#### Transcript Curve Fitting - Civil and Environmental Engineering | SIU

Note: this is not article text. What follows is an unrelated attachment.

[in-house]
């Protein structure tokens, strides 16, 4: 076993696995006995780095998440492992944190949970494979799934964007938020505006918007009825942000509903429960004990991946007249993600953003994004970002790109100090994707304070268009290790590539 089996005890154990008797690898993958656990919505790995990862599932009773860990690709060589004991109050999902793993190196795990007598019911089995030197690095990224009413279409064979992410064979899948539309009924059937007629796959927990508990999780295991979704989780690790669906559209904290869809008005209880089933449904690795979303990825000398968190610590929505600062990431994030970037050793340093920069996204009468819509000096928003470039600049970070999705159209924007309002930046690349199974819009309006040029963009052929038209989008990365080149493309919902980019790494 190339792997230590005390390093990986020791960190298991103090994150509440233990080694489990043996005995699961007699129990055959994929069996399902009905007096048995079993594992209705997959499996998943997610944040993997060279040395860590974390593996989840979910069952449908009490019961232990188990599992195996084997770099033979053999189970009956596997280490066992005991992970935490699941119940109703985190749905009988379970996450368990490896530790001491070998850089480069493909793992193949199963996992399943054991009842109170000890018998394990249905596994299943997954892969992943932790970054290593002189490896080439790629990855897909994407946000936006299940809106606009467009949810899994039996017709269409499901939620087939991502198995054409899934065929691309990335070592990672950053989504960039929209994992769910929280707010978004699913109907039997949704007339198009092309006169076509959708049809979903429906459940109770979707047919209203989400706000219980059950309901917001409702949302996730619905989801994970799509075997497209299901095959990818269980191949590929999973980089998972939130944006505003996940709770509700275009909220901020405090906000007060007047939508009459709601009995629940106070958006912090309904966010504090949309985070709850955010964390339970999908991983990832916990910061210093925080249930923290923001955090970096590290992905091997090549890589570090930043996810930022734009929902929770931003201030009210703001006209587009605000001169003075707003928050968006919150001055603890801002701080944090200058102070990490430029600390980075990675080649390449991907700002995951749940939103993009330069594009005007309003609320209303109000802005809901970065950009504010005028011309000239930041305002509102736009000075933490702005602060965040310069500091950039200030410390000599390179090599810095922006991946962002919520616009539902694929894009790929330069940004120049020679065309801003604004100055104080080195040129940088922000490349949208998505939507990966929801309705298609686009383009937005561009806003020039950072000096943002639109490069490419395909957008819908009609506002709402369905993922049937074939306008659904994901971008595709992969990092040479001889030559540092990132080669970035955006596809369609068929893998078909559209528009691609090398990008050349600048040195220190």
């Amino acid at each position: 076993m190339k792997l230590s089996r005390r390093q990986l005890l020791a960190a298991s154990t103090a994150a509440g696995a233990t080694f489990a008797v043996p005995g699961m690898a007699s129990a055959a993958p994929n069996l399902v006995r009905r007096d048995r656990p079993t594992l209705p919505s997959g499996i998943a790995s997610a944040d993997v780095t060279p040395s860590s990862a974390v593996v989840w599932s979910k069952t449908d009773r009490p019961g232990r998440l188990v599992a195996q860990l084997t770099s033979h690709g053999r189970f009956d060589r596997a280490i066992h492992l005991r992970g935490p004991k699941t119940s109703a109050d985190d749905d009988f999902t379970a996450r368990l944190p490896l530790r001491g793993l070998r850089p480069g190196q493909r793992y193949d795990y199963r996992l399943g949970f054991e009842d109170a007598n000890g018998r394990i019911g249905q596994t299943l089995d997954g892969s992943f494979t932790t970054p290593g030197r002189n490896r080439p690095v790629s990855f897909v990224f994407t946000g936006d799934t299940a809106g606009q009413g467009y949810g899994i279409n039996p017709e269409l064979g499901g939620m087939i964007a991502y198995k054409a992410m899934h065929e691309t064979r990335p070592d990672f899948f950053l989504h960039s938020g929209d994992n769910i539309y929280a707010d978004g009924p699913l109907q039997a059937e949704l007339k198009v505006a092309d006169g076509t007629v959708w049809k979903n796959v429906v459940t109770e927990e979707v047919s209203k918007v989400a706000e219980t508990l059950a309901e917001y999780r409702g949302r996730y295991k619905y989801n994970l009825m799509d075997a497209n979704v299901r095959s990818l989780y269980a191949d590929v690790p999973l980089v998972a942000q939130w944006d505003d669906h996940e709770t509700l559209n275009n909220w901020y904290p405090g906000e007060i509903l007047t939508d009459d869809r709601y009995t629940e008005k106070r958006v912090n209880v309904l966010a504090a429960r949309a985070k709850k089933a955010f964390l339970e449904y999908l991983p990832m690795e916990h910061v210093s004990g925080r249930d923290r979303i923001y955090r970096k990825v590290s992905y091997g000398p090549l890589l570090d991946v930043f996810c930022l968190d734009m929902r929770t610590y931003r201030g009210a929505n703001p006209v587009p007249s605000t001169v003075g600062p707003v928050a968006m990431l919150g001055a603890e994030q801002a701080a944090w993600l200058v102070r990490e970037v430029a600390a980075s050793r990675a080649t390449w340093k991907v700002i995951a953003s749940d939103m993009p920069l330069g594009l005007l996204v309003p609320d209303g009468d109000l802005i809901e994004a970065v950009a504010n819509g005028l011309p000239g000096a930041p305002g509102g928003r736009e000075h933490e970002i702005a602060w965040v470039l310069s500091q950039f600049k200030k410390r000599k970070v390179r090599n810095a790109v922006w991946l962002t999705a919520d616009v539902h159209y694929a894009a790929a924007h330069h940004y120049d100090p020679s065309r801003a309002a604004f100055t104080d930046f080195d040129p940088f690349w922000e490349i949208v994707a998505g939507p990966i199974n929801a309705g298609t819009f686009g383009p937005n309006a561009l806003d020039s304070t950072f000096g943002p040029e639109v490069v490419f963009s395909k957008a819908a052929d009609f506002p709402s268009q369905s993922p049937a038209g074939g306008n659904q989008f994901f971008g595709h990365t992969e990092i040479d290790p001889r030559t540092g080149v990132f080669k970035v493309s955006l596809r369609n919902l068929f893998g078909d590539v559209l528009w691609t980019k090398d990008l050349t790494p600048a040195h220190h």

CURVE FITTING ENGR 351 Numerical Methods for Engineers Southern Illinois University Carbondale College of Engineering Dr. L.R. Chevalier Copyright © 2000 by Lizette R. Chevalier Permission is granted to students at Southern Illinois University at Carbondale to make one copy of this material for use in the class ENGR 351, Numerical Methods for Engineers. No other permission is granted. All other rights are reserved. No part of this publication may be reproduced, stored in a retrieval system, or transmitted, in any form or by any means, electronic, mechanical, photocopying, recording, or otherwise, without the prior written permission of the copyright owner. Specific Growth Rate, m Applications Need to determine parameters for saturation-growth rate model to characterize microbial kinetics Food Available, S m m max S Ks S Applications T ( o C) 0 10 20 30 0 Epilimnion 5 z (m ) 10 Thermocline 15 20 25 30 Hypolimnion Applications Interpolation of data What is kinematic viscosity at 7.5º C? v, 10-2 cm 2/s 2 1.5 1 0.5 0 0 10 20 T(oC) 30 T (oC) 0 4 8 12 16 20 24 v, 10-2 (cm2/s) 1.7923 1.5615 1.3874 1.2396 1.1168 1.0105 0.9186 f(x) x We want to find the best “fit” of a curve through the data. Mathematical Background • The prerequisite mathematical background for interpolation is found in the material on the Taylor series expansion and finite divided differences • Simple statistics average standard deviation normal distribution Normal Distribution A histogram used to depict the distributions of an exam grade. x x 2 95% x 68% Material to be Covered in Curve Fitting • Linear Regression Polynomial Regression Multiple Regression General linear least squares Nonlinear regression • Interpolation Newton’s Polynomial Lagrange polynomial Coefficients of polynomials Specific Study Objectives • Understand the fundamental difference between regression and interpolation and realize why confusing the two could lead to serious problems • Understand the derivation of linear least squares regression and be able to assess the reliability of the fit using graphical and quantitative assessments. Specific Study Objectives • Know how to linearize data by transformation • Understand situations where polynomial, multiple and nonlinear regression are appropriate • Understand the general matrix formulation of linear least squares • Understand that there is one and only one polynomial of degree n or less that passes exactly through n+1 points Specific Study Objectives • Realize that more accurate results are obtained if data used for interpolation is centered around and close to the unknown point • Recognize the liabilities and risks associated with extrapolation • Understand why spline functions have utility for data with local areas of abrupt change Least Squares Regression • Simplest is fitting a straight line to a set of paired observations (x1,y1), (x2, y2).....(xn, yn) • The resulting mathematical expression is y = ao + a1x + e • We will consider the error introduced at each data point to develop a strategy for determining the “best fit” equations n n i 1 i 1 Sr e2i yi a o a1xi 2 f(x) yi a o a1xi x n n i 1 i 1 Sr e2i yi a o a1xi 2 To determine the values for ao and a1, differentiate with respect to each coefficient Sr 2 yi ao a1xi ao Sr 2 yi ao a1xi xi a1 Note: we have simplified the summation symbols. What mathematics technique will minimize Sr? Sr 2 yi ao a1xi ao Sr 2 yi ao a1xi xi a1 Setting the derivative equal to zero will minimizing Sr. If this is done, the equations can be expressed as: 0 yi ao a1xi 0 yi xi ao xi a1xi2 0 yi ao a1xi 0 yi xi ao xi a1xi2 Note: a o nao We have two simultaneous equations, with two unknowns, ao and a1. What are these equations? (hint: only place terms with ao and a1 on the LHS of the equations) What are the final equations for ao and a1? nao xi a1 yi xa x a x y i a1 2 i 1 o i i n xi yi xi y i n x xi ao y a1x 2 i 2 These first two equations are called the normal equations Error Recall: n n Sr e i yi a o a1xi 2 i 1 2 f(x) i 1 x The most common measure of the “spread” of a sample is the standard deviation about the mean: St yi y 2 St sy n1 Introduce a term to measure the standard error of the estimate: sy x Sr n2 Coefficient of determination r2: St Sr r St 2 r is the correlation coefficient St Sr r St 2 The following signifies that the line explains 100 percent of the variability of the data: Sr = 0 r = r2 = 1 If r = r2 = 0, then Sr = St and the fit is invalid. Consider the following four sets of data Data 1 10 8.04 8 6.95 13 7.58 9 8.81 11 8.33 14 9.96 6 7.24 4 4.26 12 10.84 7 4.82 5 5.68 Data 2 10 9.14 8 8.14 13 8.74 9 8.77 11 9.26 14 8.10 6 6.13 4 3.10 12 9.13 7 7.26 5 4.74 Data 3 10 7.46 8 6.77 13 12.74 9 7.11 11 7.81 14 8.84 6 6.08 4 5.39 12 8.15 7 6.42 5 5.73 Data 4 8 6.58 8 5.76 8 7.71 8 8.84 8 8.47 8 7.04 8 5.25 19 12.50 8 5.56 8 7.91 8 6.89 12 12 10 10 8 8 y 14 y 14 6 6 4 4 y = 0.5001x + 3.0001 R2 = 0.6665 2 y = 0.5x + 3.0009 2 0 R2 = 0.6662 0 0 5 10 15 0 5 x 10 15 x 14 14 12 12 10 10 8 y y 8 6 6 4 4 y = 0.4997x + 3.0025 2 2 y = 0.4999x + 3.0017 R2 = 0.6667 2 R = 0.6663 0 0 0 5 10 x 15 0 5 10 x 15 20 Linearization of non-linear relationships Some data is simply illsuited for linear least squares regression.... or so it appears. f(x) x P EXPONENTIAL EQUATIONS Linearize P Po e rt t ln P intercept = ln P0 slope = r why? t P P0e rt ln P ln P0e rt ln P0 lne rt ln P0 rt lnP intercept = ln Po Can you see the similarity with the equation for a line: y = b + mx where b is the y-intercept and m is the slope? slope = r t P P0e rt ln P ln P0e rt ln P0 lne rt ln P0 rt ln P0 intercept = ln P0 After taking the natural log of the y-data, perform linear regression. From this regression: The value of b will give us ln (P0). Hence, P0 = eb The value of m will give us r directly. slope = r t Q POWER EQUATIONS Q cH a (Flow over a weir) log Q H log H Here we linearize the equation by taking the log of H and Q data. What is the resulting intercept and slope? Q cH a log Q logcH a log c log H a log c a log H log Q slope = a log H intercept = log c Q cH a log Q logcH a So how do we get c and a from performing regression on the log H vs log Q data? From : y = mx + b log c log H a log c a log H log Q b = log c c = 10b slope = a log H intercept = log c m=a SATURATION-GROWTH RATE EQUATION m m m max S 1/m slope = Ks/mmax intercept = 1/mmax 1/ S S Ks S Here, m is the growth rate of a microbial population, mmax is the maximum growth rate, S is the substrate or food concentration, Ks is the substrate concentration at a value of m = mmax/2 General Comments of Linear Regression • You should be cognizant of the fact that there are theoretical aspects of regression that are of practical importance but are beyond the scope of this book • Statistical assumptions are inherent in the linear least squares procedure General Comments of Linear Regression • x has a fixed value; it is not random and is measured without error • The y values are independent random variable and all have the same variance • The y values for a given x must be normally distributed General Comments of Linear Regression y-direction • The regression of y versus x is not the same as x versus y • The error of y versus x is not the same as x versus y f(x) x-direction x Polynomial Regression • One of the reasons you were presented with the theory behind linear regression was to allow you the insight behind similar procedures for higher order polynomials • y = a0 + a 1x • mth - degree polynomial y = a0 + a1x + a2x2 +....amxm + e Based on the sum of the squares of the residuals Sr yi ao a1xi a x ...... a x 2 2 i m 2 m i 1. Take the derivative of the above equation with respect to each of the unknown coefficients: i.e. the partial with respect to a2 Sr 2 2 xi yi ao a1xi a2 xi2 ..... amxim a2 2. These equations are set to zero to minimize Sr., i.e. minimize the error. 3. Set all unknowns values on the LHS of the equation. Again, using the partial of Sr. wrt a2 ao xi a1 xi3 a2 xi4 ..... am xi 2 m 2 xi yi 2 4. This set of normal equations result in m+1 simultaneous equations which can be solved using matrix methods to determine a0, a1, a2......am Multiple Linear Regression • A useful extension of linear regression is the case where y is a linear function of two or more variables y = ao + a1x1 + a2x2 • We follow the same procedure y = ao + a1x1 + a2x2 + e Multiple Linear Regression For two variables, we would solve a 3 x 3 matrix in the following form: n x1i x2 i x x x x 1i 2 1i 1i 2 i x x x x a 0 yi 1i 2 i a1 x1i yi 2 x y 2 i a 2 2 i i 2i [A] and {c}are clearly based on data given for x1, x2 and y to solve for the unknowns in {x}. Interpolation • General formula for an n-th order polynomial y = a0 + a1x + a2x2 +....amxm • For m+1 data points, there is one, and only one polynomial of order m or less that passes through all points • Example: y = a0 + a1x – fits between 2 points – 1st order Interpolation • We will explore two mathematical methods well suited for computer implementation • Newton’s Divided Difference Interpolating Polynomials • Lagrange Interpolating Polynomial Newton’s Divided Difference Interpolating Polynomials • • • • Linear Interpolation Quadratic Interpolation General Form Errors Linear Interpolation 3 Temperature, C 0 Density, kg/m 5 1000.0 10 999.7 15 999.1 20 998.2 999.9 How would you approach estimating the density at 17 C? Temperature, C Density, kg/m 0 999.9 5 1000.0 10 999.7 15 999.1 20 998.2 3 ??? 999.1 > r > 998.2 998.2 999.1 r T 15 20 998.2 999.1 r T 15 998 .2 999 .1 r 20 15 T 20 Assume a straight line between the known data. Then calculate the slope. 998.2 999.1 r 15 r 999.1 r 17 15 T T 17 20 Assuming this linear relationship is constant, the slope is the same between the unknown point and a known point. 998.2 999.1 r 15 T 17 20 998.2 999.1 r 999.1 r 20 15 17 15 T Therefore, the slope of one interval will equal the slope of the other interval. Solve for r 998.2 999 .1 998.2 r 20 15 20 17 f x1 f x0 f1 x f xo x x0 x1 x0 Note: The notation f1(x) designates that this is a first order interpolating polynomial true solution f(x) 1 2 smaller intervals provide a better estimate x true solution f(x) 1 2 Alternative approach would be to include a third point and estimate f(x) from a 2nd order polynomial. x true solution f(x) Alternative approach would be to include a third point and estimate f(x) from a 2nd order polynomial. x Quadratic Interpolation f 2 x b0 b1 x x0 b2 x x0 x x1 Prove that this a 2nd order polynomial of the form: f x a0 a1x a2 x 2 First, multiply the terms f 2 x b0 b1 x x0 b2 x x0 x x1 f 2 x b0 b1x b1x0 b2 x 2 b2 x0 x1 b2 xx0 b2 xx1 Collect terms and recognize that: a0 b0 b1 x0 b2 x0 x1 a1 b1 b2 x0 b2 x1 a2 b2 f x a0 a1x a2 x 2 x2, f(x2) x, f(x) Procedure for Quadratic Interpolation f(x) x1, f(x1) x0, f(x0) b0 f x0 x f x1 f x0 b1 x1 x0 f x2 f x1 f x1 f x0 x2 x1 x1 x0 b2 x2 x0 Procedure for Quadratic Interpolation b0 f x0 f x1 f x0 b1 x1 x0 f x2 f x1 f x1 f x0 x2 x1 x1 x0 b2 x2 x0 Procedure for Quadratic Interpolation b0 f x0 f x1 f x0 b1 x1 x0 f x2 f x1 f x1 f x0 x2 x1 x1 x0 b2 x2 x0 f 2 x b0 b1 x x0 b2 x x0 x x1 Example Include 10 degrees in your calculation of the density at 17 degrees. 1000 Density 999.5 999 998.5 998 0 5 10 Tem p 15 20 Temperature, C Density, kg/m 0 999.9 5 1000.0 10 999.7 15 999.1 20 998.2 3 General Form of Newton’s Interpolating Polynomials for the nth-order polynomial f n x b0 b1 x x0 ....bn x x0 x x1 x xn 1 To establish a methodical approach to a solution define the first finite divided difference as: f xi , x j f xi f x j xi x j f xi , x j f xi f x j xi x j if we let i=1 and j=0 then this is b1 f x1 f x0 b1 x1 x0 Similarly, we can define the second finite divided difference, which expresses both b2 and the difference of the first two divided difference Similarly, we can define the second finite divided difference, which expresses both b2 and the difference of the first two divided difference f x2 f x1 f x1 f x0 x2 x1 x1 x0 b2 x2 x0 f xi , x j , xk f xi , x j f x j , xk xi xk Following the same scheme, the third divided difference is the difference of two second finite divided difference. This leads to a scheme that can easily lead to the use of spreadsheets i xi f(xi) first second third 0 x0 f(x0) f[x1,x0] f[x2,x1,x0] f[x3,x2,x1,x0] 1 x1 f(x1) f[x2,x1] f[x3,x2,x0] 2 x2 f(x2) f[x2,x3] 3 x3 f(x3) f n x b0 b1 x x0 ....bn x x0 x x1 x xn 1 These difference can be used to evaluate the b-coefficients. The result is the following interpolation polynomial called the Newton’s Divided Difference Interpolating Polynomial f n x f x0 f x1 , x0 x x0 .... f xn , xn 1 , , x0 x x0 x x1 x xn 1 To determine the error we need an extra point. The error would follow a relationship analogous to the error in the Taylor Series. Lagrange Interpolating Polynomial n f n x Li x f xi i0 n Li x j0 ji x xj xi x j where P designates the “product of” The linear version of this expression is at n=1 Linear version: n=1 n f n x Li x f xi i 0 n Li x j 0 j i x xj xi x j x x1 x x0 f1 f x0 f x1 x0 x1 x1 x0 Your text shows you how to do n=2 (second order). What would third order be? n f n x Li x f xi i 0 n Li x j 0 j i x xj xi x j x x1 x x2 x x3 f3 f x0 x0 x1 x0 x2 x0 x3 ....... n f n x Li x f xi i 0 n Li x j 0 j i x xj xi x j x x1 x x2 x x3 f3 f x0 x0 x1 x0 x2 x0 x3 x x0 x x2 x x3 f x1 x1 x0 x1 x2 x1 x3 ....... Note: x1 is not being subtracted from the constant term x or xi = x1 in the numerator or the denominator j= 1 n f n x Li x f xi i 0 n Li x j 0 j i x xj xi x j x x1 x x2 x x3 f3 f x0 x0 x1 x0 x2 x0 x3 x x0 x x2 x x3 f x1 x1 x0 x1 x2 x1 x3 x x0 x x1 x x3 f x2 x2 x0 x2 x1 x2 x3 ...... Note: x2 is not being subtracted from the constant term x or xi = x2 in the numerator or the denominator j= 2 n f n x Li x f xi i 0 n Li x j 0 j i x xj xi x j x x1 x x2 x x3 f3 f x0 x0 x1 x0 x2 x0 x3 x x0 x x2 x x3 f x1 x1 x0 x1 x2 x1 x3 x x0 x x1 x x3 f x2 x2 x0 x2 x1 x2 x3 x x0 x x1 x x2 f x3 x3 x0 x3 x1 x3 x2 Note: x3 is not being subtracted from the constant term x or xi = x3 in the numerator or the denominator j= 3 Example Determine the density at 17 degrees. 1000 Density 999.5 999 998.5 998 0 5 10 Tem p 15 20 Temperature, C Density, kg/m 0 999.9 5 1000.0 10 999.7 15 999.1 20 998.2 3 f 2 17 119.964 839.244 279.496 998.776 f 2 17 998.776 f 1 17 998.74 Using Newton’s Interpolating Polynomial In fact, you can derive Lagrange directly from Newton’s Interpolating Polynomial Coefficients of an Interpolating Polynomial f n x b0 b1 x x0 ....bn x x0 x x1 x xn 1 y = a0 + a1x + a2x2 +....amxm HOW CAN WE BE MORE STRAIGHT FORWARD IN GETTING VALUES? f x0 a 0 a1x0 a 2 x02 f x1 a 0 a1x1 a 2 x12 f x2 a 0 a1x2 a 2 x32 This is a 2nd order polynomial. We need three data points. Plug the value of xi and f(xi) directly into equations. This gives three simultaneous equations to solve for a0 , a1 , and a2 Example Determine the density at 17 degrees. 1000 Density 999.5 999 998.5 998 0 5 10 Tem p 15 20 Temperature, C Density, kg/m 0 999.9 5 1000.0 10 999.7 15 999.1 20 998.2 3 Spline Interpolation • Our previous approach was to derive an nth order polynomial for n+1 data points. • An alternative approach is to apply lowerorder polynomials to subset of data points • Such connecting polynomials are called spline functions • Adaptation of drafting techniques Spline interpolation is an adaptation of the drafting technique of using a spline to draw smooth curves through a series of points Linear Splines f x f x0 m0 x x0 f x f x1 m1 x x1 x0 x x1 x1 x x2 f x f xn 1 mn 1 x xn 1 where f xi 1 f xi mi xi 1 xi xn 1 x xn Quadratic Spline a1 x 2 b1 x c1 a2 x 2 b2 x c2 a4 x 2 b4 x c4 a3 x 2 b3 x c3 Example A well pumping at 250 gallons per minute has observation wells located at 15, 42, 128, 317 and 433 ft away along a straight line from the well. After three hours of pumping, the following drawdowns in the five wells were observed: 14.6, 10.7, 4.8 1.7 and 0.3 ft respectively. Derive equations of each quadratic spline. 16 14 Drawdown 12 10 8 6 4 2 0 0 100 200 300 Distance from we ll 400 500 Splines • To ensure that the mth derivatives are continuous at the “knots”, a spline of at least m+1 order must be used • 3rd order polynomials or cubic splines that ensure continuous first and second derivatives are most frequently used in practice • Although third and higher derivatives may be discontinuous when using cubic splines, they usually cannot be detected visually and consequently are ignored. Splines • The derivation of cubic splines is somewhat involved • First illustrate the concepts of spline interpolation using second order polynomials. • These “quadratic splines” have continuous first derivatives at the “knots” • Note: This does not ensure equal second derivatives at the “knots” Quadratic Spline 1.The function must be equal at the interior knots. This condition can be represented as: ai 1xi21 bi 1xi 1 ci 1 f xi 1 note: we are referencing the same x and f(x) ai xi21 bi xi 1 ci f xi 1 ai 1xi2 1 bi 1xi 1 ci 1 f xi 1 ai xi2 1 bi xi 1 ci f xi 1 This occurs between i = 2, n Using the interior knots (n-1) this will provide 2n -2 equations. 2. The first and last functions must pass through the end points. This will add two more equations. a1x02 b1x0 c1 f x0 a n xn2 bn xn cn f xn We now have 2n - 2 +2 = 2n equations. How many do we need? 3. The first derivative at the interior knots must be equal. This provides another n-1 equations for 2n + n-1 =3n -1. We need 3n 2ai 1xi 1 bi 1 2ai xi 1 b 4. Unless we have some additional information regarding the functions or their derivatives, we must make an arbitrary choice in order to successfully compute the constants. 5. Assume the second derivative is zero at the first point. The visual interpretation of this condition is that the first two points will be connected by a straight line. a1 = 0 Cubic Splines • Third order polynomial • Need n+1 = 3+1 = 4 intervals • Consequently there are 4n unknown constants to evaluate • What are these equations? f i x ai x 3 bi x 2 ci x di Cubic Splines • The function values must be equal at the interior knots (2n -2) • The first and last functions must pass through the end points (2) • The first derivatives at the interior knots must be equal (n-1) • The second derivatives at the interior knots must be equal (n-1) • The second derivative at the end knots are zero (2) Cubic Splines • The function values must be equal at the interior knots (2n -2) • The first and last functions must pass through the end points (2) • The first derivatives at the interior knots must be equal (n-1) • The second derivatives at the interior knots must be equal (n-1) • The second derivative at the end knots are zero (2) SPECIAL NOTE On the surface it may appear that a third order approximation using splines would be inferior to higher order polynomials. Consider a situation where a spline may perform better: A generally smooth function undergoes an abrupt change in a region of interest. The abrupt change induces oscillations in interpolating polynomials. In contrast, the cubic spline provides a much more acceptable approximation Previous Exam Question Given the following data, develop the simultaneous equations for a quadratic spline. Express your final answers in matrix form. 7.00 f(x) 0.50 4.60 1.50 3.00 6.00 5.00 4.00 f(x) x 1 4 6 7 3.00 2.00 1.00 0.00 0 1 2 3 4 x 5 6 7 8 (4, 4.6) 7.00 Interior knots: 16a1 + 4b1 + c1 = 4.6 16a2 + 4b2 + c2 = 4.6 6.00 5.00 f(x) 4.00 3.00 2.00 1.00 0.00 0 1 2 3 4 5 6 7 8 36a2 + 6b2 + c2 = 1.5 36a3 + 6b3 + c3 = 1.5 x x 1 4 6 7 f(x) 0.50 4.60 1.50 3.00 End conditions a1 + b1 + c1 = 0.5 49a3 + 7b3 + c3 = 3.0 First derivative cot. at interior knots 8a1 + b1 = 8a2 + b2 12a2 + b2 = 12a3 + b3 Extra equation a1 =0 Interior knots: 16a1 + 4b1 + c1 = 4.6 36a2 + 6b2 + c2 = 1.5 4 0 0 0 1 0 1 0 1 End conditions a1 + b1 + c1 = 0.5 49a3 + 7b3 + c3 = 3.0 First derivative cont. at interior knots 8a1 + b1 = 8a2 + b2 12a2 + b2 = 12a3 + b3 Extra equation a1 =0 16a2 + 4b2 + c2 = 4.6 36a3 + 6b3 + c3 = 1.5 0 0 0 0 16 4 1 0 36 0 0 6 0 1 0 1 0 0 0 0 0 0 0 0 8 1 0 0 12 1 0 0 b1 4.6 0 0 0 c1 4.6 0 0 0 a2 15 . 36 6 1 b2 15 . 0 0 0 c2 0.5 49 7 1 a3 3.0 0 0 0 b3 0 12 1 0 c3 0 0 0